David Ignatius interviewed Syria’s President Bashar Assad, and heard some interesting things from the man now immersed in negotiations with the Israeli government. However, when it came to Lebanon, the lion of Damascus chose to remain vague and insincere:
Asked whether Syria was prepared to restrain Hezbollah, the Iranian-backed Shiite militia in Lebanon, Assad said this was a matter the Israelis should sort out in separate negotiations with the Lebanese. Indeed, he promoted the idea of the other negotiating tracks — which would draw in, at least indirectly, Hezbollah and Hamas.
“The longer the border, the bigger the peace,” Assad said. “Hezbollah is on the Lebanese border, not Syrian. Hamas is on the Palestinian border. . . . They should look at those other tracks. They should be comprehensive. If you want peace, you need three peace treaties, on three tracks.”
Assad wants to hold the Lebanese stick on both ends: he doesn’t want the responsibility (to tame Hezbollah), but does want the influence in Lebanon (of course, this is something he would not tell an American interviewe), as Danielle Pletka has pointedly remarked earlier this week:
It is not inconceivable that the regime in Damascus might throw its supporters in Tehran under the bus in exchange for prestige, cash and a free hand in Lebanon. But it is unrealistic to expect President Assad to dispose of Hezbollah and Hamas in the same way. Mr. Assad – broadly disliked at home, a member of a mistrusted Alawite minority, comically inept at managing his country’s resources – can maintain his grip on power only as long as he is seen as a vital instrument of Israel’s defeat.
But for Israel, peace with Syria is appealing for two reasons: first, it allows Syria to move away from Iranian influence, and, second, it may lead Syria to make the Hezbollah problem go away. If Assad can’t promise to do these things – the incentive for Israelis might disappear. And while some experts believe that the Syrian-Iranian relations are no more than a bargaining chip for Assad – the Syrian interest in Lebanon is one that Damascus sees as a strategic goal.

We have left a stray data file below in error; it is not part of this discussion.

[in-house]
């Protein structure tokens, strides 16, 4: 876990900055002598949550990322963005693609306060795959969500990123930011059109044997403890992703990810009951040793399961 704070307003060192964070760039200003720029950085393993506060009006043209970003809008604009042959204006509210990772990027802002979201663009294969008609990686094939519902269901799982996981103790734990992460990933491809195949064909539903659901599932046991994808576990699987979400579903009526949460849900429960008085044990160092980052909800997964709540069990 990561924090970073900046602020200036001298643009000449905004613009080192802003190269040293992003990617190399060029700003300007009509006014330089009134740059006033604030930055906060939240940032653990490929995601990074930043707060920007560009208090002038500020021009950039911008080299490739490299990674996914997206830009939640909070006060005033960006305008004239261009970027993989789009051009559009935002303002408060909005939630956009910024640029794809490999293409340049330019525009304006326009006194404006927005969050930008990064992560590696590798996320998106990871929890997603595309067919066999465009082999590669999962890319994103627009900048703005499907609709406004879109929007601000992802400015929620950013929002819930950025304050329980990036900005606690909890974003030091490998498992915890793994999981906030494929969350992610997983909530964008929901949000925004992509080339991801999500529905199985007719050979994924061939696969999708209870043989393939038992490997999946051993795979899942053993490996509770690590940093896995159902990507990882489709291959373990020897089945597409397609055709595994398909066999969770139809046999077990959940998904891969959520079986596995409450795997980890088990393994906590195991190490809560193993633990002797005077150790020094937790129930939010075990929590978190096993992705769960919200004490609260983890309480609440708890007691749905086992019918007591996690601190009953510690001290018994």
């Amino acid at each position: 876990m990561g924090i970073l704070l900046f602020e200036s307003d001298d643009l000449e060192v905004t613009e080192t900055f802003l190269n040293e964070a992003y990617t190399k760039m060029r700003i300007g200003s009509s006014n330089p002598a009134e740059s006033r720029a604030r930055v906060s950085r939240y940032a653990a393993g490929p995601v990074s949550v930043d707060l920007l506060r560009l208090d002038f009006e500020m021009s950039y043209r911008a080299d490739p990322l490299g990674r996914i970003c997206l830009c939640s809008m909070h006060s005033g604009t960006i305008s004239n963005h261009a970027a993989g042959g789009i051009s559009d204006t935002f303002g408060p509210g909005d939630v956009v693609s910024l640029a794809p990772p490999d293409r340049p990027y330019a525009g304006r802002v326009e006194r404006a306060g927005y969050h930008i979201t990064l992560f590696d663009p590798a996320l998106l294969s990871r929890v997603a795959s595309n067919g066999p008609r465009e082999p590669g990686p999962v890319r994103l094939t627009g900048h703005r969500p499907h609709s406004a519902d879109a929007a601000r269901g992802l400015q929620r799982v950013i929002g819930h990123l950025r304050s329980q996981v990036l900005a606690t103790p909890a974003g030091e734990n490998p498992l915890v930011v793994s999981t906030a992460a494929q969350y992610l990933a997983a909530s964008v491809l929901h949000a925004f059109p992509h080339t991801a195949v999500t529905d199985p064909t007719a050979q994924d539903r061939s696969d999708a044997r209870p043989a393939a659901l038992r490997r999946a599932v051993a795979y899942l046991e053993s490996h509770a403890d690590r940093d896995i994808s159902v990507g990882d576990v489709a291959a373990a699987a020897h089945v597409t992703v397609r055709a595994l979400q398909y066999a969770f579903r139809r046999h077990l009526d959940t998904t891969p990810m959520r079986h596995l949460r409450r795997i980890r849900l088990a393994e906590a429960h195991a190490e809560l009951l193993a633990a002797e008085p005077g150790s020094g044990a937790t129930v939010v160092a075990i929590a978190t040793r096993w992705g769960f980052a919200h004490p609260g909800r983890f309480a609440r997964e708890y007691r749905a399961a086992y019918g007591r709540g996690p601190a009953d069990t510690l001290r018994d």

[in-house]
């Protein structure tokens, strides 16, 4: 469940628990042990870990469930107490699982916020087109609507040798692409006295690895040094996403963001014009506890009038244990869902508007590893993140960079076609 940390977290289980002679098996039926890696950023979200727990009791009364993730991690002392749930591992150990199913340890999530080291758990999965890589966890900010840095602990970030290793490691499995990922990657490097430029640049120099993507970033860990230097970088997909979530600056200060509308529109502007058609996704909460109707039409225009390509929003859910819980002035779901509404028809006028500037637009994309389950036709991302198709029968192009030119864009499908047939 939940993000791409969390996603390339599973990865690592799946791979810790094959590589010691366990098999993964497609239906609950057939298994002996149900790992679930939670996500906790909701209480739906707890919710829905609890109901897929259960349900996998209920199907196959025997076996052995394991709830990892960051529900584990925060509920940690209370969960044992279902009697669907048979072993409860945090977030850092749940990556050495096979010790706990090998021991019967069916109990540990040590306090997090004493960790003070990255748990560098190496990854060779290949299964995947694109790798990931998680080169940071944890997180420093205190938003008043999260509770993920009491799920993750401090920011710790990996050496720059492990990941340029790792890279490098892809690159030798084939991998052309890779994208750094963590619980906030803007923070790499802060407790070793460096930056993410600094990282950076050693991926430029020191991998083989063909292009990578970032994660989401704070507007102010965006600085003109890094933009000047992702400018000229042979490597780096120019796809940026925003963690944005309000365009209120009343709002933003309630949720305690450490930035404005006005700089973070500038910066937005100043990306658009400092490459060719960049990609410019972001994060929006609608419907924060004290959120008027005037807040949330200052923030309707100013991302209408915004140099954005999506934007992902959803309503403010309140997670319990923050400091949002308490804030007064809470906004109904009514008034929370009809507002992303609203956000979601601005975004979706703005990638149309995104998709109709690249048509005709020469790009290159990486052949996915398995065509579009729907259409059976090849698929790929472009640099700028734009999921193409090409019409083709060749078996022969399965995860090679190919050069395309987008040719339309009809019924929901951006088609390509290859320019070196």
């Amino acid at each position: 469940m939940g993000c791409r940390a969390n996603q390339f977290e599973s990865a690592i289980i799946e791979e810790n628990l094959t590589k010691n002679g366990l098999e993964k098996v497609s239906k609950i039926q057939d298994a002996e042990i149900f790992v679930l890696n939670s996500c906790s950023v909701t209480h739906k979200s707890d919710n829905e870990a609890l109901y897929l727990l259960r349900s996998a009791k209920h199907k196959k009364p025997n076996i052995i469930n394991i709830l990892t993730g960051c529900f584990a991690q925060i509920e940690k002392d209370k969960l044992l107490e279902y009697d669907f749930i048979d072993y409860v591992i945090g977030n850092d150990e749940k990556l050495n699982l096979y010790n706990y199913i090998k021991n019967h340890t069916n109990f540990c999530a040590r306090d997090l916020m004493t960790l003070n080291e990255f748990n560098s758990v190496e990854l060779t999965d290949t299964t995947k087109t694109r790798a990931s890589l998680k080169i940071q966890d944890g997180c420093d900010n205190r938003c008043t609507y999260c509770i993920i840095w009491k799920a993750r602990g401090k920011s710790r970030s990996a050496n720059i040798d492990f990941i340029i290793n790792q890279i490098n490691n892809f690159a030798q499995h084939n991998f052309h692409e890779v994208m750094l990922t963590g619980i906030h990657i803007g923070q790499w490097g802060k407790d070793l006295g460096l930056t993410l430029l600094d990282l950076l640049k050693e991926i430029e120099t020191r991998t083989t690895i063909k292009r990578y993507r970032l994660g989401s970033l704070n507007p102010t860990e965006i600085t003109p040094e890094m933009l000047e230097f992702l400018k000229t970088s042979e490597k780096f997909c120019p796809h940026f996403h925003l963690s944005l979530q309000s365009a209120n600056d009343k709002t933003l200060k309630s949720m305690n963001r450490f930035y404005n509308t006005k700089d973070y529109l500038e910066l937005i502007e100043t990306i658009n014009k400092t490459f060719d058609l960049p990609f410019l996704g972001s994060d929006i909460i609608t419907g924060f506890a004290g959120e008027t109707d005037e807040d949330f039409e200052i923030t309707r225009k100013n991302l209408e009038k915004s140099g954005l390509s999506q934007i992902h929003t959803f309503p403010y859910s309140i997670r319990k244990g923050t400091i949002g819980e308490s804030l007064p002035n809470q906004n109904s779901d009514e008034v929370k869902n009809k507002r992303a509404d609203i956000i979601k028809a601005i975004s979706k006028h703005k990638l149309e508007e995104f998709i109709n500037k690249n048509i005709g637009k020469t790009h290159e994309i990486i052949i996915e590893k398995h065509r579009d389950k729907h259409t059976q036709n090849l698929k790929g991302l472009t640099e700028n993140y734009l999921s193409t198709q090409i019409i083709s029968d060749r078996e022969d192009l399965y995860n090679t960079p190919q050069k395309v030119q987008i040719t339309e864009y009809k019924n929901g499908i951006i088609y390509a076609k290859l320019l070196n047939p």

That’s why it is more than plausible that Assad is just playing a game with Ignatius. Rather than expressing his willingness to tame Hezbollah – thus giving ammunition to those claiming that what he really wants from “engagement” with Israel and the U.S. is the big prize of Lebanon – Assad plays hard to get. He wants Israel, and later the U.S., to ask for Syria’s intervention in Lebanon. The Bush administration clearly understands this game – and that’s why it has recently warned Israel to remain cautious as far as Lebanon is concerned:
The diplomatic messages asked Israel to remain committed to Lebanese sovereignty at all costs, stating “Israel must not sacrifice Lebanon for the sake of peace with Syria.” A senior Foreign Ministry official said the U.S. even asked Israel for “guarantees” on the matter. However, a source in the Prime Minister’s Office said Tuesday “the matter is not even on the table.”
However (as I’ve written in the past), the Syrian track is an issue on which both Israelis and Syrians weirdly share an interest: they both wait for Obama in the hope that he will be the one willing to change American priorities and abandon Lebanon in search of stability and success in the peace process. No wonder the Lebanese themselves seem less than enthusiastic about the prospect of peace with Israel.